USA Today reported that a majority of disability-related complaints filed with the Department of Transportation cited airline wheelchair service as a big problem.
Failure to assist passengers in chairs was the number one complaint. Passengers:
also complained of damaged chairs, poor seating arrangements, inaccessible aircraft and excessive waits for stored chairs upon landing.
How I moved through the physical world changed as more and more hormones transitioned my body into a semblance of male. Physical deference, a sense of physical safety and an awareness that I had metamorphasized into a “big guy” solidified in my mind that significant physical changes to my body changed how much physical space the world granted me. And, that “land grant,” if you will, also changed my perception of myself. The world and its inhabitants conspired to let me explore as much as I wanted to. It was my right.
“Race” and “class” and “gender” and “youth” and “aged” and “fat” and “disabled” and “impaired” are constructed, in part I think, by how much physical movement we grant each of these labels. The constriction of a disabled person’s movement happens because we let it happen. In small and large ways, known and unknown, we agree as a society that folks with impairments get a small range of movement. I know this may sound harsh. But there is no power outside of our individual and collective actions, unless you believe in some Higher Power that has time to guide every action of every person in the world.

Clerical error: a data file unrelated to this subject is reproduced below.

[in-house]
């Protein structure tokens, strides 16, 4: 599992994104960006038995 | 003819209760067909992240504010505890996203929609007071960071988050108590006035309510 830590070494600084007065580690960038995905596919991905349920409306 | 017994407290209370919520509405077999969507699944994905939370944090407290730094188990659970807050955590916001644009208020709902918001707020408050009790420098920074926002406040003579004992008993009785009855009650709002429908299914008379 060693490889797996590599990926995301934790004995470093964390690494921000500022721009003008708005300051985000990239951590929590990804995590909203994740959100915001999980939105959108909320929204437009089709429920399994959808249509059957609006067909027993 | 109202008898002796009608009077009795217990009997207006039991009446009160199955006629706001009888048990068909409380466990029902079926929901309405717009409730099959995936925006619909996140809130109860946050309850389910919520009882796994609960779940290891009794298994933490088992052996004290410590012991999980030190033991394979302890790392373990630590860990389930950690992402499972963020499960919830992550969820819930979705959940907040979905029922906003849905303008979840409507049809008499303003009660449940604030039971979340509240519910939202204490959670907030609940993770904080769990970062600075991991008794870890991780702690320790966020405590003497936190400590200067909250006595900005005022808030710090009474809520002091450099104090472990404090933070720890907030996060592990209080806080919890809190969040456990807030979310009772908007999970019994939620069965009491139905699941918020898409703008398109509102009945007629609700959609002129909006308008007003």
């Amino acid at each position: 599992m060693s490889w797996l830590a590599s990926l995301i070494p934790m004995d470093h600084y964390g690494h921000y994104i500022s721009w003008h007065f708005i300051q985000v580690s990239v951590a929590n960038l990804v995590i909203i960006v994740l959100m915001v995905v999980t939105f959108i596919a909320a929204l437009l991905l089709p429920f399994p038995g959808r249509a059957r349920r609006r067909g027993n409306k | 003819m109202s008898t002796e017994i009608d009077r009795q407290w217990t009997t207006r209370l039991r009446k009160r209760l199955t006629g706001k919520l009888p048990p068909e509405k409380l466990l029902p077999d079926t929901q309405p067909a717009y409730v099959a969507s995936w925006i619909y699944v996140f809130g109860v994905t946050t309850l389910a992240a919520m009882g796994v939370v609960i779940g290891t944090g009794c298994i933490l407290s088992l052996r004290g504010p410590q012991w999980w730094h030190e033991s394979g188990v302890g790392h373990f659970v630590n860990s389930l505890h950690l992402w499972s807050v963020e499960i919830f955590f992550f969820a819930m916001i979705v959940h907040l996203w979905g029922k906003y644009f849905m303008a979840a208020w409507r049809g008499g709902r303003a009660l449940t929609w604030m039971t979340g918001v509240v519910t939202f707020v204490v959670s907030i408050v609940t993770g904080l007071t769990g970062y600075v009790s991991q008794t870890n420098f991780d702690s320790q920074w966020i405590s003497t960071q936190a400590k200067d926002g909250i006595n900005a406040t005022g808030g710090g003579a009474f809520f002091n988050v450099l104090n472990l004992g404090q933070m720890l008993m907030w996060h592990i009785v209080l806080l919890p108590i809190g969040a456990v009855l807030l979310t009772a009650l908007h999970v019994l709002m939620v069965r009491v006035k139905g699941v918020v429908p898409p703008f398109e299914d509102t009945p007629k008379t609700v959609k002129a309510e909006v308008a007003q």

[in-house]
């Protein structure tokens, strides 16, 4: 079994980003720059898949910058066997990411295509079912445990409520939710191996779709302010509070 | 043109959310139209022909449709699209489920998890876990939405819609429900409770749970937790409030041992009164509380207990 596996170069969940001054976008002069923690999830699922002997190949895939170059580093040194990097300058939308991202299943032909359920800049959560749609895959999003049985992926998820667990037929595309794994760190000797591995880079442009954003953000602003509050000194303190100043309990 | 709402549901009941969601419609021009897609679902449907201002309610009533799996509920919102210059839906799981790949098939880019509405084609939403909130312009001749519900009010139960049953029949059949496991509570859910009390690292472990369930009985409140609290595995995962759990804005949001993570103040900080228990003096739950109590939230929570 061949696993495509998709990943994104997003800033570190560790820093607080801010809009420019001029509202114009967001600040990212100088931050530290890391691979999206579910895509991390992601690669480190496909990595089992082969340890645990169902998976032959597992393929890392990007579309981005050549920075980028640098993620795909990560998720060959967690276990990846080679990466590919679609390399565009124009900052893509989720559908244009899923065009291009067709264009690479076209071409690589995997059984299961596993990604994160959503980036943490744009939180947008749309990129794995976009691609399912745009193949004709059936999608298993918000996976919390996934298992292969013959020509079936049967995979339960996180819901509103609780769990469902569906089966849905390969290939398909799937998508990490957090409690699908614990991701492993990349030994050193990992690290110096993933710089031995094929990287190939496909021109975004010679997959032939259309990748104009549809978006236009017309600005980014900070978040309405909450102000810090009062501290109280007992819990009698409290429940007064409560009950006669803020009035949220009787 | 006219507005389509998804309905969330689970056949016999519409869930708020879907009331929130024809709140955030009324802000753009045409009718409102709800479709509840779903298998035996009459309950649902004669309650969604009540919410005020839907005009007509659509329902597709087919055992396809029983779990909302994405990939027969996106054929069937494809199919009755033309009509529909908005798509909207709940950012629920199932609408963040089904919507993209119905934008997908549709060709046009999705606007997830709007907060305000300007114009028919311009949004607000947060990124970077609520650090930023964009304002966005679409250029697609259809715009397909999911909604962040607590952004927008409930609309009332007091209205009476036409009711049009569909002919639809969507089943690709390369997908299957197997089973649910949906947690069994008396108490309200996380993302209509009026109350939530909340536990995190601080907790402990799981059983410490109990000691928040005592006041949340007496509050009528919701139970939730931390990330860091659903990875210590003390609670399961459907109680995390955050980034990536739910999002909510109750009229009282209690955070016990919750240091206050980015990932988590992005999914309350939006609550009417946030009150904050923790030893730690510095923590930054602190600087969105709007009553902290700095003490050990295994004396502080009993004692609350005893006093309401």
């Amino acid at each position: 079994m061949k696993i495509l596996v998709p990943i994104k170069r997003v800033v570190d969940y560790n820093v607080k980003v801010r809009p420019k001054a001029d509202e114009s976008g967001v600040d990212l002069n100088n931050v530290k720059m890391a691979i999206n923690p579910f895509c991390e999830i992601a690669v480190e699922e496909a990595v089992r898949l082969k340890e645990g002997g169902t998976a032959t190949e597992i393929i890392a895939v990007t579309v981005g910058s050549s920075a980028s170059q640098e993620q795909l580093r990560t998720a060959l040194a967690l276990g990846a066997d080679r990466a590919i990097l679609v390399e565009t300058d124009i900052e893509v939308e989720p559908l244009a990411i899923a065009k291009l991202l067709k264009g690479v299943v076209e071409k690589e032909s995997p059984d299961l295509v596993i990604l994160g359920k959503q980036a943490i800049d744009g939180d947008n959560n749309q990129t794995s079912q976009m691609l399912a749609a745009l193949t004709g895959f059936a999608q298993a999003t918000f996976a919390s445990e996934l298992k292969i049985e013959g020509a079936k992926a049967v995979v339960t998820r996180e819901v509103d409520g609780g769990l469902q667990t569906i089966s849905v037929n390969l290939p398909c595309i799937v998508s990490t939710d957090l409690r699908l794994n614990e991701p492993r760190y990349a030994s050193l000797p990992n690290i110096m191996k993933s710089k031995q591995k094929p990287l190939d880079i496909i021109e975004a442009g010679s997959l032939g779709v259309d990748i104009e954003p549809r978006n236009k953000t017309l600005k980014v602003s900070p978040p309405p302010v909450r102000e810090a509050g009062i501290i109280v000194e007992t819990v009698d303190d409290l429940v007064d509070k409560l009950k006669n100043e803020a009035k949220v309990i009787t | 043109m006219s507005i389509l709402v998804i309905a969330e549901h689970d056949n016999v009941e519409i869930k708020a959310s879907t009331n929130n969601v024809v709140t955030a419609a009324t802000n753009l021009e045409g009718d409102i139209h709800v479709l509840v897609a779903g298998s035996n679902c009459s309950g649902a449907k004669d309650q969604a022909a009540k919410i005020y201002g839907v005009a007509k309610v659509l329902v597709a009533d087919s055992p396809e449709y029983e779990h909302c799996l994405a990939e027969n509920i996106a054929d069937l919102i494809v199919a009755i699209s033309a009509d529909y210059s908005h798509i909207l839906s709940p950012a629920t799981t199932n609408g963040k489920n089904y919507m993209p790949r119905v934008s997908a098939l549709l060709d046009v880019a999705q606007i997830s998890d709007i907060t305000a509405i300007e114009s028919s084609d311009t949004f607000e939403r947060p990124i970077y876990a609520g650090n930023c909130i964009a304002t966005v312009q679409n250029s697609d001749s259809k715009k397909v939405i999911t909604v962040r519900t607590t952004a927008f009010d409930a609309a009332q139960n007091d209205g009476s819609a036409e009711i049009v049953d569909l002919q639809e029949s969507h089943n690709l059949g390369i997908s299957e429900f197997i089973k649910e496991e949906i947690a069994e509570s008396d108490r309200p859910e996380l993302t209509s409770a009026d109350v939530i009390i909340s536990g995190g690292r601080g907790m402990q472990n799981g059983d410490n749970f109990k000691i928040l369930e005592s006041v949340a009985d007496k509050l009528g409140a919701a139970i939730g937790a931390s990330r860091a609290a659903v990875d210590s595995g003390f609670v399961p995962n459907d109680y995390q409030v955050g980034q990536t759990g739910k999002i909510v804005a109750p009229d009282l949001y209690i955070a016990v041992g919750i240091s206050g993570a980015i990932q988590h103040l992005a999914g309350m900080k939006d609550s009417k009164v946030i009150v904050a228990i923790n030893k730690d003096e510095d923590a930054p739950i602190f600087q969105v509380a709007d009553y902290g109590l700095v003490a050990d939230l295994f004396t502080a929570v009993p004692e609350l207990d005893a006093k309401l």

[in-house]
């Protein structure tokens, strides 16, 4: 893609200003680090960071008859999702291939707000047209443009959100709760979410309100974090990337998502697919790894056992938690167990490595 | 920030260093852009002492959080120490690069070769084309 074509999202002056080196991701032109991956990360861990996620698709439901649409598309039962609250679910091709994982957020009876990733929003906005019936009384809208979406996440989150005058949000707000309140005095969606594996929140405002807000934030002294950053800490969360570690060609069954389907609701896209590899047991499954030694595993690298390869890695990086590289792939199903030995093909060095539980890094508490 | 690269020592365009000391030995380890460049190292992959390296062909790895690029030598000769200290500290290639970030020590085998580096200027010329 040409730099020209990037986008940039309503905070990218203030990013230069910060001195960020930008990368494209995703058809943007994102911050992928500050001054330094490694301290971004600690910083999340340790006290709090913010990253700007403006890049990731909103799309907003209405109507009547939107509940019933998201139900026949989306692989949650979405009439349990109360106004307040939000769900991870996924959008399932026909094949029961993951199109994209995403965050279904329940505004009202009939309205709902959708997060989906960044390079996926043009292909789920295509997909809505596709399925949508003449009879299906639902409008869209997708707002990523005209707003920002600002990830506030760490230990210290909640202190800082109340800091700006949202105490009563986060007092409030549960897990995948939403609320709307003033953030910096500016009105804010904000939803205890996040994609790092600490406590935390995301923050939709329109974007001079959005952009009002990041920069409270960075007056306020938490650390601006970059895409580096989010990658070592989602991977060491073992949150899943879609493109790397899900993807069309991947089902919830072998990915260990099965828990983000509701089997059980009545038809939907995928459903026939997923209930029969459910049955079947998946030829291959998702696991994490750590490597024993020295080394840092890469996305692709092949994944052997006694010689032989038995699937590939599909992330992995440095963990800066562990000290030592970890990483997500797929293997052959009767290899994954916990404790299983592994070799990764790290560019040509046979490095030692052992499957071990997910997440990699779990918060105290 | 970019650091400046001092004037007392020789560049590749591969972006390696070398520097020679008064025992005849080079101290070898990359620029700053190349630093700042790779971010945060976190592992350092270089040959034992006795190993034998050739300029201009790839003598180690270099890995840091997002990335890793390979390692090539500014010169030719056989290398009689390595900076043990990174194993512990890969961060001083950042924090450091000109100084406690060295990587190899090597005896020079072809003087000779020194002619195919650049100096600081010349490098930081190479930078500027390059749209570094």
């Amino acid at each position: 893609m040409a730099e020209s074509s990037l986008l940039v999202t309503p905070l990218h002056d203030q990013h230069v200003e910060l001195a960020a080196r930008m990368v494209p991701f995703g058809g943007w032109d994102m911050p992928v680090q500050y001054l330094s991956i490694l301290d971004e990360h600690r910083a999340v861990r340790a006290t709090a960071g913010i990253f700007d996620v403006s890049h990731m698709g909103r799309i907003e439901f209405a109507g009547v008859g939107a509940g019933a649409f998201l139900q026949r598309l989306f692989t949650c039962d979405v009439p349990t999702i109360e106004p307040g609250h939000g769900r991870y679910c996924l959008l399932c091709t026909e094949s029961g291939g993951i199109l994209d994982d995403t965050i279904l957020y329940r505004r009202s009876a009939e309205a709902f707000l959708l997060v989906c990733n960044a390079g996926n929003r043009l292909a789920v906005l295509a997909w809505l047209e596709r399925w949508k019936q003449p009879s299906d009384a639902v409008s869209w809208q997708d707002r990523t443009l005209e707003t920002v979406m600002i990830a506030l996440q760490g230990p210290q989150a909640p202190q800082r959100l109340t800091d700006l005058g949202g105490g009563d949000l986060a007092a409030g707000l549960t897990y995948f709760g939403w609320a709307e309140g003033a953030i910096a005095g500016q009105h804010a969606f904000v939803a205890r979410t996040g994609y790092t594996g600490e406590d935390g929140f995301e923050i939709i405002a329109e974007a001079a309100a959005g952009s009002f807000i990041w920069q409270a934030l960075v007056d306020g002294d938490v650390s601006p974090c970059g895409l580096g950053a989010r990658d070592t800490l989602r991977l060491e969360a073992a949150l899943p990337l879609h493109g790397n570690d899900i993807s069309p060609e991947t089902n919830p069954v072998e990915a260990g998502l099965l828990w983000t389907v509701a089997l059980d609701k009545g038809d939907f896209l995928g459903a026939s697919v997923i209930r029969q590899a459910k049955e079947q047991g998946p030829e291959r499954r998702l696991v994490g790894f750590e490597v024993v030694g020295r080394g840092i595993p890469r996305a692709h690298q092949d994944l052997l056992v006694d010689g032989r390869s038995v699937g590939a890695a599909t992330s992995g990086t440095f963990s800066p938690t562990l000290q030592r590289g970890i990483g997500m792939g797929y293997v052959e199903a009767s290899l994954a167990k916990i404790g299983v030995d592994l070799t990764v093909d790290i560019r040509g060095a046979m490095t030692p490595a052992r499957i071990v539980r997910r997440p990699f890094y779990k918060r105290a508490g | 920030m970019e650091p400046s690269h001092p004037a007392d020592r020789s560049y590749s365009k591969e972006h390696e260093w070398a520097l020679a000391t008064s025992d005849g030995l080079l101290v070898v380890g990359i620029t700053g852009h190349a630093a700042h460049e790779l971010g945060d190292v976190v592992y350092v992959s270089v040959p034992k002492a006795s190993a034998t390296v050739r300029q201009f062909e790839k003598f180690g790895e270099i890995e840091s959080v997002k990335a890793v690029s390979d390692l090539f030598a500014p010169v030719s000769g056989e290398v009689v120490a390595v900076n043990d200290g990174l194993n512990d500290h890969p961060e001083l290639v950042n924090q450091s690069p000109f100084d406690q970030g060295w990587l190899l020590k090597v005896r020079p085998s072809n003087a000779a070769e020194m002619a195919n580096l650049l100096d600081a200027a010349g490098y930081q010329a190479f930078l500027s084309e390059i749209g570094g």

Of course, my dear astute readers will say, you think we don’t know that. Yet I still find it astonishing to have gone through this shift in an everyday, ordinary kind of way. My physical world expanded.
So I’m always on the look out for how we grant, shift and proscribe other people’s physical movements because of the label we assign them (usually based on the perceived type of body they have).
And I wonder about folks whose world we contract. What options are never available to them? How much of their life energy is spent justing moving a short distance in our world?
As our society ages, more and more physically mobile people will live with new confinements. Many of them, I think, won’t put up with it. These folks, after all, came of age in the sixties. Some of them have lots of money to spend harassing the airline, auto, building and transportation industries to return them a greater movement through the world.
Life transitions should never constrict movement. But they do. I have been blessed with greater physical movement through my transition. Though we currently construct my body as a sack of bones and flesh granted greater physical movement than just about all others, this permission is a right. It is not a privilege for a few nor a “fact” that I must resign myself to now that I am a man.
We have created worlds and granted these permissions and restrictions. I believe we can change them. Call me naive. Yet, I wonder, who else created these conditions?